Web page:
In the fall of 1987 Clive Barker reshaped the erotic horror genre with his sadomasochistic Hellraiser. Unlike the previous decades Hammer Films, Barker used eroticism to flesh out the duality between pleasure and pain. Although each scene built upon the character’s sexuality, they were overshadowed by the painful depictions of gore and torture. Although Clive Barker uses a lot of religious symbolism, much of the story as well as editing focuses on the dichotomy between pleasure and pain. Furthermore, as the story progresses, the iconic Hellraiser puzzle box becomes synonymous with Pandora’s box, the box which contains all the evils and forbidden desires of the world. The tragic personification of this is embodied by Clare Higgin’s character Julia. We learn Julia had fallen in love with the seductive evil brother in law Frank. Some time later, she is confronted again by Frank, explaining to her, she must help him in order to save his life. Keep in mind she is being told this by a Frank who is now little more than a sticky body consisting of little more than bloody tendons and bone, and saving him involves her seducing men and killing them so Frank may feast on their body. Consequently, we watch Julia’s state of mind slip into a constant state of anxiety and fear. In addition, we see her personality go from being timid towards blood and violence to deriving pleasure from them. As she becomes more of a succubus, Julia pulls further away from her own sense of humanity and autonomy. Meanwhile, the story also follows Kirsty, whose sexuality and adulthood is being awakened. This is depicted by her finally moving out of her father’s house, drinking alcohol, and making love to a boy before she confronts her stepmother. Kirsty’s Elektra complex leads to her stealing the puzzle box and being told by her doctor to open it. As she playfully opens the box, we see a curious cliché montage of flowers blooming. This symbolism suggests Kirsty has bloomed into adulthood and literally only hell follows. Although the underworld of Hellraiser and Kirsty will be explored more in the future installments, Julia’s tragic path was perhaps the most focused and seductive aspects of the original. Barker’s Hellraiser use of symbolism, extreme violence, sensuality, helped illustrate a fresh take on a female’s path towards the Original Sin. This combined with Christopher Young’s score and the production created a timeless erotic horror.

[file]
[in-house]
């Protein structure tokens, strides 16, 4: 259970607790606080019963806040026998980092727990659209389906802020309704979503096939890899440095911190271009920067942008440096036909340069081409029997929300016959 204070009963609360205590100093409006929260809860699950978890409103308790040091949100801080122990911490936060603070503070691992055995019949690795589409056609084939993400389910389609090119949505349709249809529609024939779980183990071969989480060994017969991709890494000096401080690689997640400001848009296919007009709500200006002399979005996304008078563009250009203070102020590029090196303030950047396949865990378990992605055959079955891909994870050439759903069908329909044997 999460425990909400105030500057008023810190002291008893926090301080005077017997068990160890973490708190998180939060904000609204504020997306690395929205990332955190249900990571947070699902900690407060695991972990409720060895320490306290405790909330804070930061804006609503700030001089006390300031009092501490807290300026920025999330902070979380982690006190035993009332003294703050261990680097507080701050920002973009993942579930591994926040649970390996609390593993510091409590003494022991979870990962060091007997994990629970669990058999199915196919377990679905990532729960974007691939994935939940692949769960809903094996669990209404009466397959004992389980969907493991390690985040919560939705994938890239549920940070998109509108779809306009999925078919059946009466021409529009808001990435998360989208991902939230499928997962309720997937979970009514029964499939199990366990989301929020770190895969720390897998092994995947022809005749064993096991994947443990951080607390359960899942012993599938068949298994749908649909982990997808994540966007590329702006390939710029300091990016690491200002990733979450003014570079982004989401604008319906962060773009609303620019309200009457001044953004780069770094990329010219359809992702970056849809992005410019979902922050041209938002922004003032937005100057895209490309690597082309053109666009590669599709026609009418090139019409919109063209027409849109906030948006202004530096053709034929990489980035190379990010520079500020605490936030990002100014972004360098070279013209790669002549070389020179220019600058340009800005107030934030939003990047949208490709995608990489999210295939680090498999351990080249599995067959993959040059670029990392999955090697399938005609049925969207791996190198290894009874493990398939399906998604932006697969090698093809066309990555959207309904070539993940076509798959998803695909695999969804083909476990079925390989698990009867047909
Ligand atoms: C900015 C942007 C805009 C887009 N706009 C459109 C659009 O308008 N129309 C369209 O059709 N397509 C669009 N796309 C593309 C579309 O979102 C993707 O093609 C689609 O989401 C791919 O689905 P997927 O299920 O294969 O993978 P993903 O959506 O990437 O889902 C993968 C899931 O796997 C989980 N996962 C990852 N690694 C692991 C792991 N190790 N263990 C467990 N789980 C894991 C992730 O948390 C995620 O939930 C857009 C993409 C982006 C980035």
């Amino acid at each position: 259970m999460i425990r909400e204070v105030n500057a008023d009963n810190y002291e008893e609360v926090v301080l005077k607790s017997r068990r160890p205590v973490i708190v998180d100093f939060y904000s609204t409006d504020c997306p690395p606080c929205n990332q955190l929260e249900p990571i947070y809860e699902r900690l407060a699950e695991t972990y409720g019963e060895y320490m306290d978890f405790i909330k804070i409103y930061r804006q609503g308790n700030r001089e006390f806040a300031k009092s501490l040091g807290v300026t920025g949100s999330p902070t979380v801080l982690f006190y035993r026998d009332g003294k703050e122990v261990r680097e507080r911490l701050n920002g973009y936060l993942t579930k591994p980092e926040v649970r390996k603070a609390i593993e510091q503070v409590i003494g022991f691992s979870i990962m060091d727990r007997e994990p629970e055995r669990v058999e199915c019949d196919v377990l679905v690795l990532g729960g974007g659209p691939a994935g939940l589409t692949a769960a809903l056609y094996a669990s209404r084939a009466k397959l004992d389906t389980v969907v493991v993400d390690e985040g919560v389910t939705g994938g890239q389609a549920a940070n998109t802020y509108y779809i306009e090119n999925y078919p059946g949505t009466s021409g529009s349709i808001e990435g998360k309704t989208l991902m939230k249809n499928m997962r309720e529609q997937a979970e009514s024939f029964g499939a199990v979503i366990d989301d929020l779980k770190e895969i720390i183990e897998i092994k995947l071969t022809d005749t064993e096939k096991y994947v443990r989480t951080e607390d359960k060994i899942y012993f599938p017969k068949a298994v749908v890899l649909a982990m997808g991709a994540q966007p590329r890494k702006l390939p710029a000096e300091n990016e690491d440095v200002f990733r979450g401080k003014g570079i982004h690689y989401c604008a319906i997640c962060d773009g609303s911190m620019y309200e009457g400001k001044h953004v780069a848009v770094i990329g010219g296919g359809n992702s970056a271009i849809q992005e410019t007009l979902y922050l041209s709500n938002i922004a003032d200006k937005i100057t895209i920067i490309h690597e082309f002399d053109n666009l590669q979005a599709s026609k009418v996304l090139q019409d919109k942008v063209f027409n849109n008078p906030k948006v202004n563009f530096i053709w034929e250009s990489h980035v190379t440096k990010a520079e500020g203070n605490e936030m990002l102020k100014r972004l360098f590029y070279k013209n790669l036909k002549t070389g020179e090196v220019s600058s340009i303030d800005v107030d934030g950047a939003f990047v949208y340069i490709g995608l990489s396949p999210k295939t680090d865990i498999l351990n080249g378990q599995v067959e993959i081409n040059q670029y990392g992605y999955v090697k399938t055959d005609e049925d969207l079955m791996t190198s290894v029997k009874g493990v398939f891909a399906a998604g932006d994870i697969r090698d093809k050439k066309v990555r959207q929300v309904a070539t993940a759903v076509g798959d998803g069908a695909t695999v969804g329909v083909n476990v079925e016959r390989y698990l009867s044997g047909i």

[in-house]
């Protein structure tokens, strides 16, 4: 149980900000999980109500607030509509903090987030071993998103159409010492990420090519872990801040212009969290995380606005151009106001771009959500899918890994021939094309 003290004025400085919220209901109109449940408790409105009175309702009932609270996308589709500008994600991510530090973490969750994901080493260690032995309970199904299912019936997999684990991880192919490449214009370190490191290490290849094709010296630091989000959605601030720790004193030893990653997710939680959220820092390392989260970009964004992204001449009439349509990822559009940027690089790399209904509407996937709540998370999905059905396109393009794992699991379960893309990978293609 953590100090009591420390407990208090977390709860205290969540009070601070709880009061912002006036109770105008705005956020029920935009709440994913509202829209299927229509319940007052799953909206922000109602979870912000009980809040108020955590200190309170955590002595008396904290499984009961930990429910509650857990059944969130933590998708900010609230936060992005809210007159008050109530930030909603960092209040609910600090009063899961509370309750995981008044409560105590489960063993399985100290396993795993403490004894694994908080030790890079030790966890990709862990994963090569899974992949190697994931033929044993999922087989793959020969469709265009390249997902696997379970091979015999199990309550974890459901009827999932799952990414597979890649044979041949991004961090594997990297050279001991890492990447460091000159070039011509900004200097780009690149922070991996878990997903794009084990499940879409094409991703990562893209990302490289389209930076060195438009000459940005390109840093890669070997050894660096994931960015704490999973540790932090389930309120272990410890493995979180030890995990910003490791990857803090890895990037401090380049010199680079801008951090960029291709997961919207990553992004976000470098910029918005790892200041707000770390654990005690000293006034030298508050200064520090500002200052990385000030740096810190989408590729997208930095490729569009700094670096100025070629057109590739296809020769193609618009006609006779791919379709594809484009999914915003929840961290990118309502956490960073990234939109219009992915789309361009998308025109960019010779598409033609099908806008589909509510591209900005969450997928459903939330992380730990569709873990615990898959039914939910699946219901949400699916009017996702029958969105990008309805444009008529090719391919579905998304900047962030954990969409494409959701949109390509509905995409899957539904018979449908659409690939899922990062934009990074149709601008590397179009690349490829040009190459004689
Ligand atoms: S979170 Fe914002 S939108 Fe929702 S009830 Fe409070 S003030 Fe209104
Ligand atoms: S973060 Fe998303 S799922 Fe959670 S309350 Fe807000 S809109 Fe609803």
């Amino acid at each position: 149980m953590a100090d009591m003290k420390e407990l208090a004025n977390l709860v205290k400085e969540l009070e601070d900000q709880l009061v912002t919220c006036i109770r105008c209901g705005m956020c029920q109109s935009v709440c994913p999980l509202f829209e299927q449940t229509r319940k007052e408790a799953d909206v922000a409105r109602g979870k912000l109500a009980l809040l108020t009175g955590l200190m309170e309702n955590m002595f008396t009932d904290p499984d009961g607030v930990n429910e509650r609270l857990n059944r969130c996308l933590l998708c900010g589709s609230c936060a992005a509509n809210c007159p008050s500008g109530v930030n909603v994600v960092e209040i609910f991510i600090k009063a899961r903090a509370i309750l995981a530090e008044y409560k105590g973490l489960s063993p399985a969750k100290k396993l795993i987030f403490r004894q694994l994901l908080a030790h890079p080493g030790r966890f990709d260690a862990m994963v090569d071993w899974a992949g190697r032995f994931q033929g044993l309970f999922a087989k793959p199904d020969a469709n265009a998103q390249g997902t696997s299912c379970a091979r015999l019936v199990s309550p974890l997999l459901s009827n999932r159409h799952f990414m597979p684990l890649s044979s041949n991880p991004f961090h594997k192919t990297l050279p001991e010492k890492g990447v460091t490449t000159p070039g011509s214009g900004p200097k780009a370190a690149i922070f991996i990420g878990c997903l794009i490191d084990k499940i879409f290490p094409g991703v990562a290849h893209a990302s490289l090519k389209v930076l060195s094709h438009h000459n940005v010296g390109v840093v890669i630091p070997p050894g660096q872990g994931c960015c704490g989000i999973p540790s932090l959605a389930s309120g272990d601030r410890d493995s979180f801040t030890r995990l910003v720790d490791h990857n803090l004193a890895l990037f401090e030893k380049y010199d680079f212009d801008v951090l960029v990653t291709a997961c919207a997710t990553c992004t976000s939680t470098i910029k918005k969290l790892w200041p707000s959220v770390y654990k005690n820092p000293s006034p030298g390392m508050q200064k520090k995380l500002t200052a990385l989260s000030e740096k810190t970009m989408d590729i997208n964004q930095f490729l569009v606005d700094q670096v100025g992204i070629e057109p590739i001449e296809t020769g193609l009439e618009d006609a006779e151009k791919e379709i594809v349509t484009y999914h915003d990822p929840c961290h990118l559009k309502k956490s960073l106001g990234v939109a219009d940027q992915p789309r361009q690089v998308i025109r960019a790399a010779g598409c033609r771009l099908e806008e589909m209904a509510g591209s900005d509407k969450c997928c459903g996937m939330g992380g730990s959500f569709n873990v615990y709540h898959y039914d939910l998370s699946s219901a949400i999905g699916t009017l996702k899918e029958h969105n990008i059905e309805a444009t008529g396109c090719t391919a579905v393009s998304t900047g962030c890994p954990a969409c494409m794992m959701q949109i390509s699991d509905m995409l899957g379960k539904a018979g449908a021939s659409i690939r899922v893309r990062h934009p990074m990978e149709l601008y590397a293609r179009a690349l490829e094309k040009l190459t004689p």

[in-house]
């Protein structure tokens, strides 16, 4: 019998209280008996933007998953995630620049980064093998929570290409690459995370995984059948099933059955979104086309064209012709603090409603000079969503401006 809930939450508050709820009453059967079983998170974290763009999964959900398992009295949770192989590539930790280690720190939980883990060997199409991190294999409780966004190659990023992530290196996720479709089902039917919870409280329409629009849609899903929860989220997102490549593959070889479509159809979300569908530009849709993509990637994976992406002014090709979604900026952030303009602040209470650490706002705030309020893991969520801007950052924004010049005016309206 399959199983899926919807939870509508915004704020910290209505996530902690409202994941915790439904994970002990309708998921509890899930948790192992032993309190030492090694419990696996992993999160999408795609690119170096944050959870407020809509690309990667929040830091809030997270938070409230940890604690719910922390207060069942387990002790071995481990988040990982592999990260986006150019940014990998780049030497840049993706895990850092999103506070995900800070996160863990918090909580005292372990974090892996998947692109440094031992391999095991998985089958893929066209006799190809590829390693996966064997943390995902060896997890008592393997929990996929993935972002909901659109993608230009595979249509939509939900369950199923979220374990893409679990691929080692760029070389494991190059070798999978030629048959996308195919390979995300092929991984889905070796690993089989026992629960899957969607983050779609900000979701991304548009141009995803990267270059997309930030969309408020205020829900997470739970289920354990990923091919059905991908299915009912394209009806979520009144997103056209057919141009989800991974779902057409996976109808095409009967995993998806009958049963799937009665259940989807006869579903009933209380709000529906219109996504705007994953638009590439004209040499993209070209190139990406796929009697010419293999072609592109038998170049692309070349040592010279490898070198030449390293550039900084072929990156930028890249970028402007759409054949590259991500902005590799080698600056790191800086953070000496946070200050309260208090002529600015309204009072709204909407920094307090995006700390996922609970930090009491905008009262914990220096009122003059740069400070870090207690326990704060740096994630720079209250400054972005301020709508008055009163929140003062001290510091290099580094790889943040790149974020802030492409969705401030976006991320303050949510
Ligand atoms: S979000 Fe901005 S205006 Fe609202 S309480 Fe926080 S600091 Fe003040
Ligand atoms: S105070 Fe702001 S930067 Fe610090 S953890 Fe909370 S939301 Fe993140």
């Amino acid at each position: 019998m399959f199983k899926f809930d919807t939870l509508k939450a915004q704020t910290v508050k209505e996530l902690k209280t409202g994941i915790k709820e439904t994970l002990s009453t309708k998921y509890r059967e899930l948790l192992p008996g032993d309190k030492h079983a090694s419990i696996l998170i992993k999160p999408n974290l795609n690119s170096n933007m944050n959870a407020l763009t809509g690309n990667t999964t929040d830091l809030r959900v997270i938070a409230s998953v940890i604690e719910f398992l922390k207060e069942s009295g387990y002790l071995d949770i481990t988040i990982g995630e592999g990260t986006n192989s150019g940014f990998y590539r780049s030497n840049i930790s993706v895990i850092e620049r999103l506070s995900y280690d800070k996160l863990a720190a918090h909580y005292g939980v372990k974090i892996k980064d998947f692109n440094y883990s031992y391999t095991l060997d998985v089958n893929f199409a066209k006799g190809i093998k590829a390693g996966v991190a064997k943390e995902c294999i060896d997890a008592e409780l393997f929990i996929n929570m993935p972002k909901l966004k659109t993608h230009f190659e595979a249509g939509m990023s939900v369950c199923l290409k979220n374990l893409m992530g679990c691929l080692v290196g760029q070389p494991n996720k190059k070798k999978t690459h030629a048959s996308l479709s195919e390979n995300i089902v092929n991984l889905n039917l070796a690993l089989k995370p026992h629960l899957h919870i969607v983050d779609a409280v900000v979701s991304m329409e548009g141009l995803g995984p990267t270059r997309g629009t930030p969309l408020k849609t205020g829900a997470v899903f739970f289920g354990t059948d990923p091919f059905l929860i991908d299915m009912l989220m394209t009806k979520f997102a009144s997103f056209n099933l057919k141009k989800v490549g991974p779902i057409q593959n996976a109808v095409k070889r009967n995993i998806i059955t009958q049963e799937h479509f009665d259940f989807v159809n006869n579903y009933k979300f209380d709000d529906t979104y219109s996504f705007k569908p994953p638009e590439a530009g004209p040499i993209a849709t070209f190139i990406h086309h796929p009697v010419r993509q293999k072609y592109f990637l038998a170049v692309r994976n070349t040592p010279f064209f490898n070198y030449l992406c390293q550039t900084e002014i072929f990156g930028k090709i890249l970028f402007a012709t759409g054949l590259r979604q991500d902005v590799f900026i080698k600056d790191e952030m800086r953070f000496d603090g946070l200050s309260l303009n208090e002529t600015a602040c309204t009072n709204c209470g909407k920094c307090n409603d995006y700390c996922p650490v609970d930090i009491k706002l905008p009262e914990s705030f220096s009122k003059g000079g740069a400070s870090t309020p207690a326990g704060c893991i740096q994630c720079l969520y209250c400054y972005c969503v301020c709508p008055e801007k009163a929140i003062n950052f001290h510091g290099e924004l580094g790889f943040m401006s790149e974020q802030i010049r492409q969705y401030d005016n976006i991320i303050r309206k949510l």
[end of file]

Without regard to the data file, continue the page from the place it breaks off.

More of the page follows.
Hellraiser (1987) Review